As computer science departments across the country grow rapidly, we all may feel overwhelmed by the staggering growth of our enrollments. While faculty growth still has not caught up with the influx of students, we cannot be anything but happy at the diversity of students who are choosing to become computer science majors. Many people may believe that alumni engagement begins after students earn their diplomas. That assumption is false. Alumni engagement begins the moment that students start their education in our departments. With planning, outreach, and genuine interest in their lives and careers, we make alumni engagement an important part of our mission in the Computer Science department at the University of Maryland (UMD).
Posts categorized under: People
Recently, the American Association for the Advancement of Science (AAAS) named computational mathematician Richard Tapia from Rice University, the recipient of the 2016 AAAS Public Engagement with Science Award. The award recognizes Tapia’s “remarkable career blending world-class scholarship, admirable mentoring and profound contributions to science, technology, engineering and mathematics education and public engagement.”
Today, former CRA board member Martha Pollack was named the 14th president of Cornell University. Pollack is currently provost and executive vice president for academic affairs at the University of Michigan. Cornell University Board of Trustees unanimously elected her, and the position will begin on April 17, 2017.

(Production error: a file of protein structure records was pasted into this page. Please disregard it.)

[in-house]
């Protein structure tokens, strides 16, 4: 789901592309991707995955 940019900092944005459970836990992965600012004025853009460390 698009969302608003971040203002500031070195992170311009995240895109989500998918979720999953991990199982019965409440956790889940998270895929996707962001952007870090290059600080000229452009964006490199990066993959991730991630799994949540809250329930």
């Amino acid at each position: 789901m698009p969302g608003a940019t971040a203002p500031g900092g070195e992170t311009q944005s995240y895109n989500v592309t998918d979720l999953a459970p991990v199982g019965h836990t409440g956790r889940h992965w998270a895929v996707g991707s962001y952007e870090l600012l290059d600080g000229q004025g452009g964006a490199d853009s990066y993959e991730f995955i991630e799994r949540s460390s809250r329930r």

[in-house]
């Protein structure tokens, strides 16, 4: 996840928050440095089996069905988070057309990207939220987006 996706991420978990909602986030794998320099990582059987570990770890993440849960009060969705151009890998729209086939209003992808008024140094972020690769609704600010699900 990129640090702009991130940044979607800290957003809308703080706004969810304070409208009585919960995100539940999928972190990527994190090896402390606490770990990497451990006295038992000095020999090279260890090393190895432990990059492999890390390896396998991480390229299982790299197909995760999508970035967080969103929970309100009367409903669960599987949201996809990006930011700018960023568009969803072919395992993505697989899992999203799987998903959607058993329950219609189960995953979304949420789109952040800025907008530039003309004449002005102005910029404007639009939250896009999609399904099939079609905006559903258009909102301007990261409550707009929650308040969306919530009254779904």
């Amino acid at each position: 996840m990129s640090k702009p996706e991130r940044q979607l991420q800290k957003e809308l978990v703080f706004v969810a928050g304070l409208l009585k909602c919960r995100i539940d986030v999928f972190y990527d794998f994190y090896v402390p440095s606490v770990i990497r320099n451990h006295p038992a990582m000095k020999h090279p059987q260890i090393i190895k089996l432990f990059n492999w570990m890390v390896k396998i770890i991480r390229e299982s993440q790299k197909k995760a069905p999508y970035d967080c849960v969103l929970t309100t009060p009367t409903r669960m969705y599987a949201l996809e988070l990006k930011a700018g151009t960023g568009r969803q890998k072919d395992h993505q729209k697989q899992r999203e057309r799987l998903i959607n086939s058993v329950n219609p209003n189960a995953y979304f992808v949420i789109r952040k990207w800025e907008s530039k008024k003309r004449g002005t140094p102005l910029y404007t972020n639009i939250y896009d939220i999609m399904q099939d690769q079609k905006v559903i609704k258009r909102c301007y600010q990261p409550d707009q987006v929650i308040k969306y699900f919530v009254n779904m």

Today, more than ever, industry leaders are looking to partner with academic computer science programs. With available computer science expertise at a premium, they’re looking for ideas, for new hires, for help on crucial projects. Universities are the mother lode for the personnel and expertise they crave. On July 18, I presented at the CRA Conference at Snowbird session, “Local Corporate Labs, Centers and Development Offices: Optimizing Department/Industry,” which explored the growth of corporate lab culture, and I’d like to share some of insights from that talk.
Those who attended this year’s CRA Snowbird conference may have heard Moshe Vardi’s provocative panel session on Humans, Machines, and the Future of Work, discussing the potential impact of computing technologies on employment and the nature of work over the coming years. Vardi makes a compelling case that the computing research community ought to be concerned with the impact its innovations will have on society, both positive and negative. To that end, Vardi has led an effort to pull together some of the leading thinkers from the computing, economics, and social science communities to consider the issue in Houston in December. The De Lange Conference on Humans, Machines, and the Future of Work will be held December 5-6, 2016, at Rice University. Here’s an announcement from the organizers (CRA is a co-sponsor).
CRA Board Member Farnam Jahanian, who is provost of Carnegie Mellon University (CMU), was recently recognized the the Carnegie Corporation of New York’s “Great Immigrants – The Pride of America Campaign.” The CMU news site reported:
Since 2006, the corporation, which was established by CMU founder and Scottish immigrant Andrew Carnegie, has recognized the contributions of naturalized citizens with the “Great Immigrants” campaign. This year’s honorees will be saluted in public service announcements appearing in print and on a companion website.